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Report: Keep Mass On Track
The MBTA's recent proposal to raise fares by 18-33 percent, the second fare increase in three years, prompted public outcry with several hundred people turning out to public hearings and thousands more contacting the MBTA to protest the looming fare increase. The T admits that the fare increase would cause some riders to abandon the T for their cars, resulting in more traffic and worsened air pollution. Some believe that this will begin a downward spiral of decreasing ridership and increasing fares. Other riders protested that the series of fare increases so outpaced their increases in personal income that they would not be able to afford to take public transportation. Many more simply said that they did not want to pay more for the current level of service-service that was often late, overcrowded, and on vehicles in poor repair.
Throughout the debate over the MBTA's planned fare increase for January 2004, MBTA officials asserted that the MBTA had the lowest fares in the country, and that a fare increase of 20 to 30 percent would still make the MBTA among the cheapest of big-city transit systems.1
The MBTA's assertion is oversimplified and simply ignores a major piece of the puzzle. Thousands of riders transfer between modes to get from point A to point B every day, and every time they switch modes they pay another full fare. With the fare increase, these riders will have to pay even more.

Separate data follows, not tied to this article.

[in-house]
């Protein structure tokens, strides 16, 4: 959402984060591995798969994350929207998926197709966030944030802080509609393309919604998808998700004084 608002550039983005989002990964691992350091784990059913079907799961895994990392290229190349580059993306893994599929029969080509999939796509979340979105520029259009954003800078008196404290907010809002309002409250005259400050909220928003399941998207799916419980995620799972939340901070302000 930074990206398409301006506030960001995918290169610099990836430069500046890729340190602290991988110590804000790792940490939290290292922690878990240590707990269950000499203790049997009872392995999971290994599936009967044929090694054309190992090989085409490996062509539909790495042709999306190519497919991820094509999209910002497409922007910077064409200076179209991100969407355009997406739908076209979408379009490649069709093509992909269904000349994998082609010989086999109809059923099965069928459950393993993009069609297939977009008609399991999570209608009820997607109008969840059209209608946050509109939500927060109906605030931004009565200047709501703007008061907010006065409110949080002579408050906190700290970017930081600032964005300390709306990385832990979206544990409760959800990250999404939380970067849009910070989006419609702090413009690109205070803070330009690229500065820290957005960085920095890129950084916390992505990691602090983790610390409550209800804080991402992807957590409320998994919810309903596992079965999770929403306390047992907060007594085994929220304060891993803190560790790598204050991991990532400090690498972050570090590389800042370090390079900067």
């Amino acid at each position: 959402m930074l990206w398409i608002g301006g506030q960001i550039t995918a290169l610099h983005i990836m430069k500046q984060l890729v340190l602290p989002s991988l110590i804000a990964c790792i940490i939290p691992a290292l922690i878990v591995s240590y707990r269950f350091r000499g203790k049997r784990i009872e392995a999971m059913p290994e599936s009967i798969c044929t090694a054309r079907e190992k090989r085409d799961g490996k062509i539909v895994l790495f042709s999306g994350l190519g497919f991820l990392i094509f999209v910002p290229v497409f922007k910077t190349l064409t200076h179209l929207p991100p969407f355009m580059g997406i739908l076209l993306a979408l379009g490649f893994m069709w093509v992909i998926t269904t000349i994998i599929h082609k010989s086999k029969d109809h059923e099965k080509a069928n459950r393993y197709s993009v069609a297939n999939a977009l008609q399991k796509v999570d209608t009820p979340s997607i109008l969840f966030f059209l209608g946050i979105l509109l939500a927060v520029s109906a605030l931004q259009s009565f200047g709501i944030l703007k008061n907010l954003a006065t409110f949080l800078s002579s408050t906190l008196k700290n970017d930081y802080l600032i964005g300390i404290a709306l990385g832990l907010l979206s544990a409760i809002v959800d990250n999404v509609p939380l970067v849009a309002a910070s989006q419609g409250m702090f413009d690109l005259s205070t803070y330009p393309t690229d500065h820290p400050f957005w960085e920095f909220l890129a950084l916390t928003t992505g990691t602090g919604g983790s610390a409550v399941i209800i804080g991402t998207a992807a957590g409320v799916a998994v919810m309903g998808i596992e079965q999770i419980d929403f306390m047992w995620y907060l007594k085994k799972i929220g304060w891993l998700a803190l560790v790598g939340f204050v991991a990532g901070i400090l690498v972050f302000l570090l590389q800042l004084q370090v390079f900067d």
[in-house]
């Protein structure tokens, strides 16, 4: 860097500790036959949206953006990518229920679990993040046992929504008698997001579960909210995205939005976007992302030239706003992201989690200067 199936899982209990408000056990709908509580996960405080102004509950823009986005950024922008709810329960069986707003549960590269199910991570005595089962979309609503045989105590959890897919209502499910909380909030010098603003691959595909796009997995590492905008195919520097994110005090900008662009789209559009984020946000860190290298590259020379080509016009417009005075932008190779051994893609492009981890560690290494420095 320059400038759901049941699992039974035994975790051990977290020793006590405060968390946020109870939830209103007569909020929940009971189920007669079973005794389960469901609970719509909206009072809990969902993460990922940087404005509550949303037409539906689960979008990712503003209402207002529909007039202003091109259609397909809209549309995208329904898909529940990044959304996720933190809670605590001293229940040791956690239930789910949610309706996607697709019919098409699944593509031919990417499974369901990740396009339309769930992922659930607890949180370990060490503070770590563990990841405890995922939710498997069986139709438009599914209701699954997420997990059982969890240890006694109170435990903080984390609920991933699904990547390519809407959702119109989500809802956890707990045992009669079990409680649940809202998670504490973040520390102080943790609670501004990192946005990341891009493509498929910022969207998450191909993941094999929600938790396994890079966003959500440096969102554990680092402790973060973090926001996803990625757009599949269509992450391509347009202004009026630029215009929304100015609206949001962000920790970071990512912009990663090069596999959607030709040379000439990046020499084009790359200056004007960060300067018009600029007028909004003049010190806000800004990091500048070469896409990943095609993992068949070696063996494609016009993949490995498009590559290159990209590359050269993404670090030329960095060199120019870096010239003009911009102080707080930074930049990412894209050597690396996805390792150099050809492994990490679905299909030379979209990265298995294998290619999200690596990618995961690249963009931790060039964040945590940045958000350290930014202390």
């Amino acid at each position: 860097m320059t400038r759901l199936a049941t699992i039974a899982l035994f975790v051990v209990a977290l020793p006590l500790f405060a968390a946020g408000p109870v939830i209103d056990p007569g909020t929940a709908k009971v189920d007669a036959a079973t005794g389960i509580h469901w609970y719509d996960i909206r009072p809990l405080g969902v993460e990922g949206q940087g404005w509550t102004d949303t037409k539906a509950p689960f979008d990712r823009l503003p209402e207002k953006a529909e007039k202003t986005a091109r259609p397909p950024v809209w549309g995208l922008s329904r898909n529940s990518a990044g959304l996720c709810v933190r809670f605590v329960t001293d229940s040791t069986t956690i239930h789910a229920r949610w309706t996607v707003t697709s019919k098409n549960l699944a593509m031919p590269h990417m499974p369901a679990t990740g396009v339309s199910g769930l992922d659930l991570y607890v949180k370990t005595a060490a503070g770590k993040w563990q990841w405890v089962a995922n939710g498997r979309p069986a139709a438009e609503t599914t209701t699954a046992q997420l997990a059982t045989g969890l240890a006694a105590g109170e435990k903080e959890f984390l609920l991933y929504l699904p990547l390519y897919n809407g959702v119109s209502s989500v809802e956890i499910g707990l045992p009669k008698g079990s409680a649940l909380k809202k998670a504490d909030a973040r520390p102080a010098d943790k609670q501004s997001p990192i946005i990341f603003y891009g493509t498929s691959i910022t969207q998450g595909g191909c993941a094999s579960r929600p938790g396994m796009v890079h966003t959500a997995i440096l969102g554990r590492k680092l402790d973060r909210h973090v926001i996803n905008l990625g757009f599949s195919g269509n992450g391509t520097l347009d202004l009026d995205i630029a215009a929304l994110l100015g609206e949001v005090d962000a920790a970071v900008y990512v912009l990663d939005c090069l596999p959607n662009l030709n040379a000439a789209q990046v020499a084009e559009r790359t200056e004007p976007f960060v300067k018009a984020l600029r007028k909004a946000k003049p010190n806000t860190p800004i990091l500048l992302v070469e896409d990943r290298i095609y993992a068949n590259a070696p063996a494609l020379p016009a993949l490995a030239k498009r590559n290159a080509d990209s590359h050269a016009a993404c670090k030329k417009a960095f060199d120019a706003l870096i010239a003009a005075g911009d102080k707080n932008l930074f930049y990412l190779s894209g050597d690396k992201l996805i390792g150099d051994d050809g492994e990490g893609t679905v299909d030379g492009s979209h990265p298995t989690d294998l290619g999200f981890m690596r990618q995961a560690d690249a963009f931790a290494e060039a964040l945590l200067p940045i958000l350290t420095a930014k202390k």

Transit systems provide two types of trips for their riders:
1. Base fare: a single seat, single ride trip. For example, a person boarding a train at Ruggles Station and exiting at Downtown Crossing pays a "base fare."
2. Linked Trips: Someone who takes the No. 66 Bus from Union Square to Harvard Station and then boards a Red Line train to Alewife Station takes what is considered a "linked trip."
While the MBTA has a low base fare, when riders take linked trips in the MBTA system, which many must do, MBTA fares are the highest in the nation. Compared to other transit systems that offer free or discounted transfers, multi-fare discounts, and/or day passes, the MBTA "round trip" linked fares are the most expensive in the country.
1. MBTA, Boston $4.302
2. VTA, San Jose $4.05
3. WMATA, Washington, DC $3.95
4. SEPTA, Philadelphia $3.80
5. PAAC, Pittsburgh $3.75
6. RTD, Denver $3.70
7. MTA, Baltimore $3.50
8. MTA, New York $3.34
9. Metro, Buffalo $3.30
10. CTA, Chicago $3.28
Many systems offer free or reduced price transfers, which ease the burden of transferring throughout the system.
Furthermore, at $71.00 per month, the MBTA combo passes (for bus and subway combined) under the proposed fare increase will the second most expensive in the nation.
1. CTA, Chicago $75.00
2. MBTA, Boston $71.00
3. MTA, New York $70.00
3. SEPTA, Philadelphia $70.00
5. MTA, Baltimore $64.00
6. MDTA, Miami $60.00
6. PAAC, Pittsburgh $60.00
6. SRTD, Sacramento $60.00
9. Metro, Buffalo $55.00
10. MARTA, Atlanta $52.50
11. VTA, San Jose $52.50
The T owes it to its riders to be the most efficient, affordable, and environmentally friendly transportation authority it can be. To improve the affordability and user-friendliness of the system, the MBTA must take steps to offer free or discounted transfers to offset the high cost of linked trips.
1 "Information On The Proposed Fare Increase", Fall 2003, brochure distributed by MBTA at Fare Hike public meetings.
2 Fare calculation is based on a linked round-trip, i.e., bus to subway or subway to bus.
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